Even minimal amounts of alcohol can impair your concentration. It’s essential that you’re able to focus when you drive, as there are hundreds of things that will require your attention, such as staying in your lane, controlling your speed, traffic signs, and the other cars on the road. Without proper attention, it’s much more likely that you will experience an accident.

Poor Vision

Excessive alcohol consumption also impacts your vision. You may have noticed after drinking that you have blurred vision, or struggle to control your eye movement. If your vision is impaired while you’re driving, you may have difficulty judging the distance between you and the other cars on the road. In addition, you may struggle with your peripheral vision.

Lack of Judgment

Drinking also impacts your ability to make judgments. When you’re operating heavy machinery such as a car, it’s essential that you’re able to make smart decisions. For example, your judgment helps you when you’re driving by helping you predict any potential problems. Your judgement is also what keeps you alert and aware of your surroundings when you’re driving.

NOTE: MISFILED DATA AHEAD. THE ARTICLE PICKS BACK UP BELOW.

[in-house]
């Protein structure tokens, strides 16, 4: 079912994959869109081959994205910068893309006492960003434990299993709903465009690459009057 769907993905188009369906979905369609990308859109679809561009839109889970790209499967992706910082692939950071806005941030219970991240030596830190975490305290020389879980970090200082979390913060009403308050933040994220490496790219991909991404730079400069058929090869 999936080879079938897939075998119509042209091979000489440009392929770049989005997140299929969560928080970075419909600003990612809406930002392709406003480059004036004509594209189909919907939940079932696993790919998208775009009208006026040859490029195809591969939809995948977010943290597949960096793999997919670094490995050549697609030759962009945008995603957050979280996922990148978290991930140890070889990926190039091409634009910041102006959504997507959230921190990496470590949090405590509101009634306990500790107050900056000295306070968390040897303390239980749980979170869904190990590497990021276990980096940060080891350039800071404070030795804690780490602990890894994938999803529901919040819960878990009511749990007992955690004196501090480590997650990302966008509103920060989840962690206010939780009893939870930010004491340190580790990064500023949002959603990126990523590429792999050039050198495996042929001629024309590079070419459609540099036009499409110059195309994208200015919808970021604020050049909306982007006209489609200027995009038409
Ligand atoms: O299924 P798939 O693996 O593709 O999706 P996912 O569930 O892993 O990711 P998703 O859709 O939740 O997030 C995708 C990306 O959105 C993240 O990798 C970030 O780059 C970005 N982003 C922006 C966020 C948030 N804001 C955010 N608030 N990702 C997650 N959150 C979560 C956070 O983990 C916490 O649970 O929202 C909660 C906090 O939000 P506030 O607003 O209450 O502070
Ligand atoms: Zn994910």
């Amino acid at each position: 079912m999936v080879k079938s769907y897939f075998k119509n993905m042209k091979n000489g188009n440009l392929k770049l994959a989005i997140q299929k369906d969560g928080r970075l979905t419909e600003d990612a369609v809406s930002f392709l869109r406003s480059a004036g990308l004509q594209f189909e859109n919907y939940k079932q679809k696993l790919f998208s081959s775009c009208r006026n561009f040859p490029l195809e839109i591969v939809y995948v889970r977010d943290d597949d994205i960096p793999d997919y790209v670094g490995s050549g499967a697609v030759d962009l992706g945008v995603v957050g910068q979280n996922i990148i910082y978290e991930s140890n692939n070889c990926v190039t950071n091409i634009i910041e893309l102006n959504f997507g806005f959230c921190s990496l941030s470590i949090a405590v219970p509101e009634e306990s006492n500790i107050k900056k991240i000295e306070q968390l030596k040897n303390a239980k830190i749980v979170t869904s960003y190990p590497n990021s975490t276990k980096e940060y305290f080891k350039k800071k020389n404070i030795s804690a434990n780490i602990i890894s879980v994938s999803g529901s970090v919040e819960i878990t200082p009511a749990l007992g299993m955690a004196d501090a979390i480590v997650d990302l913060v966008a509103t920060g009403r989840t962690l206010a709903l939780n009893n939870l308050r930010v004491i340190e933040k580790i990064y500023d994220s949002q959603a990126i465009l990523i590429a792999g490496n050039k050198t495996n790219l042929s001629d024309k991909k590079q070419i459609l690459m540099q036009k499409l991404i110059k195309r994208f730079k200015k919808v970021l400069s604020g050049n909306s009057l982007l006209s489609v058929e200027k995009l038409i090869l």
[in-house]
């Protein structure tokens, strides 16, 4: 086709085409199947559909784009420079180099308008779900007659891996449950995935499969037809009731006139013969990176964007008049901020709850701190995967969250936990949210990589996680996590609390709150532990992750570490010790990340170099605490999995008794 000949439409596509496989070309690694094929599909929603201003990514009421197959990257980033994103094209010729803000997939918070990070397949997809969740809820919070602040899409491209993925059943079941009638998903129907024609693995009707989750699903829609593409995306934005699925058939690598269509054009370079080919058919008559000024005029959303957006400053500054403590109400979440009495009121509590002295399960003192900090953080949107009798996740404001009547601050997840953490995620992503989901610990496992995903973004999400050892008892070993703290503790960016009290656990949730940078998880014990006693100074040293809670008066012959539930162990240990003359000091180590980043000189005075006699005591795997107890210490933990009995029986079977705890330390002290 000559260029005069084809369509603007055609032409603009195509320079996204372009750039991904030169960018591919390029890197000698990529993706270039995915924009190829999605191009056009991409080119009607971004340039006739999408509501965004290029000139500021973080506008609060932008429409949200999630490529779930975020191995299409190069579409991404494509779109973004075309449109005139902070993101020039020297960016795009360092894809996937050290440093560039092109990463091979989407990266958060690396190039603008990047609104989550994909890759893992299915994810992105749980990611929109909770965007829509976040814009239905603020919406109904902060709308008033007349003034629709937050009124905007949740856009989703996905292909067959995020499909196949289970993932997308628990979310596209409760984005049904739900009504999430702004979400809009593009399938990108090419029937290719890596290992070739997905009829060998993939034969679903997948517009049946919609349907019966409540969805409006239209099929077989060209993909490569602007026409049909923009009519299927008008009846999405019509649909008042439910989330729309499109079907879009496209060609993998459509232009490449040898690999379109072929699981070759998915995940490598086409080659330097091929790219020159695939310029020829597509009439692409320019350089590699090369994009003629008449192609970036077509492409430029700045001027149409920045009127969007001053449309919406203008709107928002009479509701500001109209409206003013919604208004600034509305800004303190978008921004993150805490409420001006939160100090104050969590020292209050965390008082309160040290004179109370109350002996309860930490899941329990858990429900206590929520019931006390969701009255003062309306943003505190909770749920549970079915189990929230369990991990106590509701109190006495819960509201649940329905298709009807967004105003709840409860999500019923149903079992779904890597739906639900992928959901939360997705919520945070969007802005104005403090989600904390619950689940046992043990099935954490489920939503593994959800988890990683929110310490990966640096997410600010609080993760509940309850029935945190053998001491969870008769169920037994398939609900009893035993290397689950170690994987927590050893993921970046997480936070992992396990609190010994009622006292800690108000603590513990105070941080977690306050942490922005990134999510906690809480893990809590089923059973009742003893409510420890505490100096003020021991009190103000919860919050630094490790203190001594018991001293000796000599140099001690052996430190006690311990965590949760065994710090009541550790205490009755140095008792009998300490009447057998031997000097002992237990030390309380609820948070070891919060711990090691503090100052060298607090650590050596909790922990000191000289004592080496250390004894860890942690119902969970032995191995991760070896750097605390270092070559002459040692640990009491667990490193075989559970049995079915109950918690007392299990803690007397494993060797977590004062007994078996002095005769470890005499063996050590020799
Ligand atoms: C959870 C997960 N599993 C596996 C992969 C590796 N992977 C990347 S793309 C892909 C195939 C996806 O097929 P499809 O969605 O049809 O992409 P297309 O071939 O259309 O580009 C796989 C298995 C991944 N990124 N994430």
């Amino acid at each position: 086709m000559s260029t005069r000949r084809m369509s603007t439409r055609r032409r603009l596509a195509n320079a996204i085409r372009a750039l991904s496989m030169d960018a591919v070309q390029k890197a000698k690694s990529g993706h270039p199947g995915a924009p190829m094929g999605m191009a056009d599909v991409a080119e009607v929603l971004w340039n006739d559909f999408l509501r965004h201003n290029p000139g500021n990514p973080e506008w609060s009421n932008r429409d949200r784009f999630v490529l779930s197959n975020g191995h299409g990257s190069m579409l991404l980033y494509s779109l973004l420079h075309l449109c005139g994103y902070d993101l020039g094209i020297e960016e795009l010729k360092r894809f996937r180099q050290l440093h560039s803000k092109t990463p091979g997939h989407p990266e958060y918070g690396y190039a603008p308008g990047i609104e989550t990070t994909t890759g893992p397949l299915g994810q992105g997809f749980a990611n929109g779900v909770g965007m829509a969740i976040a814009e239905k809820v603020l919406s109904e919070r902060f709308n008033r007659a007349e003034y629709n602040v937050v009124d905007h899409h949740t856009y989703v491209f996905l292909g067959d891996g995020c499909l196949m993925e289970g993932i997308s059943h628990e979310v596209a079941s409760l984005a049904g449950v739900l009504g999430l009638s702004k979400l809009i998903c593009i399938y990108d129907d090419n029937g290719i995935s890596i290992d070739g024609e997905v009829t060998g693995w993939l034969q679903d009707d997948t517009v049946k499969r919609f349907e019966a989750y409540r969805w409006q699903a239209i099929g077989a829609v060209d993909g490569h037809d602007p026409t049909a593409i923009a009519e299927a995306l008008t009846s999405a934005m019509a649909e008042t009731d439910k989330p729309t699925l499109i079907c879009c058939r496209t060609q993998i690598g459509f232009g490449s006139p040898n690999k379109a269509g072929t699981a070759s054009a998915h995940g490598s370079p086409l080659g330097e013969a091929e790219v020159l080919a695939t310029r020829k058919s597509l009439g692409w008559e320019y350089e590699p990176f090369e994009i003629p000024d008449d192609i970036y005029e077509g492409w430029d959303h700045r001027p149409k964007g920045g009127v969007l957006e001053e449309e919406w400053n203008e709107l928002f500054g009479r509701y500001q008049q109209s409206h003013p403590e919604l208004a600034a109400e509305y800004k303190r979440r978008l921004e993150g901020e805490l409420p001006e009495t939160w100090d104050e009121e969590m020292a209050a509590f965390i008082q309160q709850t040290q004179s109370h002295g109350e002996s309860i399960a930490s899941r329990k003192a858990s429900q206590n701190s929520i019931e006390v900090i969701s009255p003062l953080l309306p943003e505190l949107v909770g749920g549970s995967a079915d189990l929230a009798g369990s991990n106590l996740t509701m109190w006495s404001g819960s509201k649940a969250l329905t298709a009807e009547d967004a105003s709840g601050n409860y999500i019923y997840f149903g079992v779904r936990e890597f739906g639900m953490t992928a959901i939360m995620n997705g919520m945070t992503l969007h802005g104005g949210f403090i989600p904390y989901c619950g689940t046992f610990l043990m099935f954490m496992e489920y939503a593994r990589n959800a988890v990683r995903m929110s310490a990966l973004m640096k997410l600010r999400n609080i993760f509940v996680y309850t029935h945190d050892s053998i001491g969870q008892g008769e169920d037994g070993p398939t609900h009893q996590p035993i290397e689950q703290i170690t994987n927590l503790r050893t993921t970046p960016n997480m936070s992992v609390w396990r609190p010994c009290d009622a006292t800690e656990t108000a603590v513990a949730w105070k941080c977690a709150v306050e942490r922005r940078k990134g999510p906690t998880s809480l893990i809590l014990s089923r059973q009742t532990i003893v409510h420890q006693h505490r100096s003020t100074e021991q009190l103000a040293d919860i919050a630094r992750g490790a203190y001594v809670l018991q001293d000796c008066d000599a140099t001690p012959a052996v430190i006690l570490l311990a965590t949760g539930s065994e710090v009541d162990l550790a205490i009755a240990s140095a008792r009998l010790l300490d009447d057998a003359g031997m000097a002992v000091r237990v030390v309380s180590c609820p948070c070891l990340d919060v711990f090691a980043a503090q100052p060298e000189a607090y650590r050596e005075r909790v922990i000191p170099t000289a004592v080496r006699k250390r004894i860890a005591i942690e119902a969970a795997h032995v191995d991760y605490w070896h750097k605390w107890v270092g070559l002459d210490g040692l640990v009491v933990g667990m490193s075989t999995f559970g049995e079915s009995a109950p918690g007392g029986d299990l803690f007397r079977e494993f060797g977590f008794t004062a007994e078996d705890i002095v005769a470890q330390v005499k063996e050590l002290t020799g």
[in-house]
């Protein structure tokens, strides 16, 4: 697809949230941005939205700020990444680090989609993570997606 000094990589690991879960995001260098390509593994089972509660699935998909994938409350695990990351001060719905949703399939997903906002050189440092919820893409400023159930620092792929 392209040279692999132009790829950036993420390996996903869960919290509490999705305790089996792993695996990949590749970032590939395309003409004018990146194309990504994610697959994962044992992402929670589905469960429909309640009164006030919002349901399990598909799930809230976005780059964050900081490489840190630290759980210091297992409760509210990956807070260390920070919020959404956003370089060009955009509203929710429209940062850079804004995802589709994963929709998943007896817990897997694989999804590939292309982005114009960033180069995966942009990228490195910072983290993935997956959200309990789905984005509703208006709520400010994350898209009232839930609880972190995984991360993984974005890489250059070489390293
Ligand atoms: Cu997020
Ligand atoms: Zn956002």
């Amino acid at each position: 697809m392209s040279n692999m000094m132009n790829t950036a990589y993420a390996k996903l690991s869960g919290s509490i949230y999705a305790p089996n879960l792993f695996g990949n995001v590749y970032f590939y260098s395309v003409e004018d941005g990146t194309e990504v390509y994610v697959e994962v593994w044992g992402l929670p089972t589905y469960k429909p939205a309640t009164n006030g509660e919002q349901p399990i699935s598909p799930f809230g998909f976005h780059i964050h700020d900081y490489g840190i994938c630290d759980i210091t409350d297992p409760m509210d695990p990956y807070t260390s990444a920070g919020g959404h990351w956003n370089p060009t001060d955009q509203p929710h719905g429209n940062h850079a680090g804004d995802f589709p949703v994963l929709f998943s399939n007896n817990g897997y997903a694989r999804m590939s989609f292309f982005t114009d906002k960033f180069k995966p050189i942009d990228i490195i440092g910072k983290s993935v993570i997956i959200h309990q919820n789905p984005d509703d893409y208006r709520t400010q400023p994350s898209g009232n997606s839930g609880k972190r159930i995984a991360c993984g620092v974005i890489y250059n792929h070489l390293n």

Blood Alcohol Content (BAC) and Driving

Intoxication level is assessed through blood alcohol content (BAC). This is measured using a breathalyzer test. To be legally considered impaired, your BAC must be at 0.08 percent. That being said, your senses can be affected by alcohol even after a single drink. This means that it is never worth it to drink and drive, as you are putting yourself and others at risk.

Here is how you may be impacted at different BAC levels:

BAC of 0.02

  • Impaired judgement
  • Increased mood swings
  • Decreased vision
  • Difficulty multitasking

BAC of 0.05

  • Further impaired judgment
  • Lack of coordination
  • Difficulty detecting moving objects
  • Decreased alertness
  • Decreased inhibitions
  • Motor skills impacted
  • Reduced response time

BAC of 0.08

  • Even further impaired judgment
  • Lack of reasoning
  • Difficulty with self-control
  • Short-term memory loss
  • Lack of muscle coordination
  • Inability to concentrate
  • Reduced ability to process information
  • Lack of speed control

BAC of 0.10

  • Slowed reactions